Belinda (Beau) Anderson, Ph.D., M.A.Ed., presented at the Society for Acupuncture Research annual conference, “Acupuncture Research, Health Care Policy, and Community Health: Closing the Loop,” held at the University of Vermont in June 2019.
Anderson presented on new clinical trial models for assessing acupuncture effectiveness, suggesting that models that assess acupuncture within real-world contexts better inform the value of acupuncture in dealing with issues like the opioid crisis.
Such trials use acupuncture treatment approaches that incorporate the complex aspects of real-world acupuncture therapy. These trials use outcome instruments that collect data specific to the condition under investigation (for example, pain scales), and quality of life (QOL) instruments.
QOL instruments measure five conceptual domains: material and physical well-being, relationships with other people, social, community and civic activities, personal development and fulfillment, and recreation.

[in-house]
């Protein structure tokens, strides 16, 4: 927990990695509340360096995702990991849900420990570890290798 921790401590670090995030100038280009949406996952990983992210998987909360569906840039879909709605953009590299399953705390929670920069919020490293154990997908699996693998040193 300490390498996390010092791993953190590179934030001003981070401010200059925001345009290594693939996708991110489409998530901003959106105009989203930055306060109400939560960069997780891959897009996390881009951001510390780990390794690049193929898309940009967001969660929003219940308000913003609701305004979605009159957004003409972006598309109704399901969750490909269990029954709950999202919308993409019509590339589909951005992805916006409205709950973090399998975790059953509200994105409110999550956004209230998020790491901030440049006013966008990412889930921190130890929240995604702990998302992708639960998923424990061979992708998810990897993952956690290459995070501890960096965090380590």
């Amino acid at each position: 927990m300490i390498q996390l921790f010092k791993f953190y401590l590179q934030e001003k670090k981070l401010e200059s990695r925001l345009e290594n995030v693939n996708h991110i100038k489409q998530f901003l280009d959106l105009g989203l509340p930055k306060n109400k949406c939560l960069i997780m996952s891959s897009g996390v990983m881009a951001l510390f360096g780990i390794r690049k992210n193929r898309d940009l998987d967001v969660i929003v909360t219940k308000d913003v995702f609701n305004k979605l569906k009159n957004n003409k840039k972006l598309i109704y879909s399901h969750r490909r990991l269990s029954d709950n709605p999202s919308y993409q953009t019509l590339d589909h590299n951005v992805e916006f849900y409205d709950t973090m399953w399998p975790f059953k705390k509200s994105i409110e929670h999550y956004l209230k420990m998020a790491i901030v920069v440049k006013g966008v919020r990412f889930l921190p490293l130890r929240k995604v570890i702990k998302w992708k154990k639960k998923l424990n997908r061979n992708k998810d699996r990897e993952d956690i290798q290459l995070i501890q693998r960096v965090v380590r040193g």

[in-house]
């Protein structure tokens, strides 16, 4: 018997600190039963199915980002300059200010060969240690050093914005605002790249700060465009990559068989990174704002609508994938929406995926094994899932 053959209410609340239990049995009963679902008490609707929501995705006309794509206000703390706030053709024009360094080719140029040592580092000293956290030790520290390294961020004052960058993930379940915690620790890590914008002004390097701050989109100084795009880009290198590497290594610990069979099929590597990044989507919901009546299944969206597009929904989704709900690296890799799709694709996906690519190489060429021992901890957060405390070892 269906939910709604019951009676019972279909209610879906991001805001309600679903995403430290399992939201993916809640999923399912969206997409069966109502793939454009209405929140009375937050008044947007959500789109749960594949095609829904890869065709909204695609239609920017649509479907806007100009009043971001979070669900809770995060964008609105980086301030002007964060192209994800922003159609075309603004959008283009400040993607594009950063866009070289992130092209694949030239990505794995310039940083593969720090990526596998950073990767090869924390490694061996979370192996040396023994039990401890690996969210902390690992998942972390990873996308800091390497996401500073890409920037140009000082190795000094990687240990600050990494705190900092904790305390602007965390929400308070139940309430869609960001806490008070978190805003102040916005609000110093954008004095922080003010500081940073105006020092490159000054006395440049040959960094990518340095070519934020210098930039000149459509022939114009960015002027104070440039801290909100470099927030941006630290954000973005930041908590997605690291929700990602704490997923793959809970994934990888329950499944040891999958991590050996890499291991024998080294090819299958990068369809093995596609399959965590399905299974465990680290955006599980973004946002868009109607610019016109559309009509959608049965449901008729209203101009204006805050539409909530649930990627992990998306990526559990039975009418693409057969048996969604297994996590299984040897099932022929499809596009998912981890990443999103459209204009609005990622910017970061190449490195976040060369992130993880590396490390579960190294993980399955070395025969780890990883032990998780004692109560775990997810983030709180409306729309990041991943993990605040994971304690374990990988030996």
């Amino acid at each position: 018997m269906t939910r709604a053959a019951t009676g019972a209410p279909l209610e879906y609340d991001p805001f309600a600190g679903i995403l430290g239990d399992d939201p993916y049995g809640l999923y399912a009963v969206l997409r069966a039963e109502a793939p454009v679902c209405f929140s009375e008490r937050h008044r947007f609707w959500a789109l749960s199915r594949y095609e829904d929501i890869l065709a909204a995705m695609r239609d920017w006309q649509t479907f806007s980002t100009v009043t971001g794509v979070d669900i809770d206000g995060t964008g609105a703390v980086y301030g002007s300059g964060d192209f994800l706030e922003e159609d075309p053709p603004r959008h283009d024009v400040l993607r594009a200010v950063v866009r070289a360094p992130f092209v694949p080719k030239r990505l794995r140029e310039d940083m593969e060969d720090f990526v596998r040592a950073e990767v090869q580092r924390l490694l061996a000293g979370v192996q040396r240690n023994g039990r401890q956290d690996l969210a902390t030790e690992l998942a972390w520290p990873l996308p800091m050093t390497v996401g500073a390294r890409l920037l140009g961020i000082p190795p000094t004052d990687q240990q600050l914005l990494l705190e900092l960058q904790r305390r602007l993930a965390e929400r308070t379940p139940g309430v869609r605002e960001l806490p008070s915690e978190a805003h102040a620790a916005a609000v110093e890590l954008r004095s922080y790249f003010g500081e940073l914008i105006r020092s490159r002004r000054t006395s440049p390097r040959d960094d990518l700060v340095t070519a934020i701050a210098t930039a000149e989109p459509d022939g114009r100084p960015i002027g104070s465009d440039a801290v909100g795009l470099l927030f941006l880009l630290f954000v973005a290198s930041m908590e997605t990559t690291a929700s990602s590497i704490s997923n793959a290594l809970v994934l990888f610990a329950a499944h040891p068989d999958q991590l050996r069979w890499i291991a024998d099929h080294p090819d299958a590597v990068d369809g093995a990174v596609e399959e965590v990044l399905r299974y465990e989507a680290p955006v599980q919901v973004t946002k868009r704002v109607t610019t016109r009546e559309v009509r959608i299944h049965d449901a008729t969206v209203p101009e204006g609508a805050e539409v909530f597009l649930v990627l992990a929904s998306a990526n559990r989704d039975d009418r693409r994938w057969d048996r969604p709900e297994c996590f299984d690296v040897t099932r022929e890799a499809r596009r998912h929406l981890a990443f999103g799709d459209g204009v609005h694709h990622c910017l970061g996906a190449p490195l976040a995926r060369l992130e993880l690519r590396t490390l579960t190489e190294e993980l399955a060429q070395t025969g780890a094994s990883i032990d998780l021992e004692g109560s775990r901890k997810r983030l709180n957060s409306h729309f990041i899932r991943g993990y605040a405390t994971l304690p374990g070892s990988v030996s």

“These aspects are important to determining the overall impact of an intervention and are especially important for pain studies because it is well established that pain is a complex biopsychosocial condition,” said Anderson.
Anderson is an advisory council member of the National Institutes of Health (NIH) National Center for Complementary and Integrative Health (NCCIH), which recently established the PRISM program to support research embedded in health care systems that will collect real-world data on the effectiveness of pain interventions and assess the impact of implementing these interventions upon pain management. PRISM is currently launching a pragmatic trial of acupuncture for chronic low back pain in older adults in collaboration with the Centers for Medicare and Medicaid (CMS).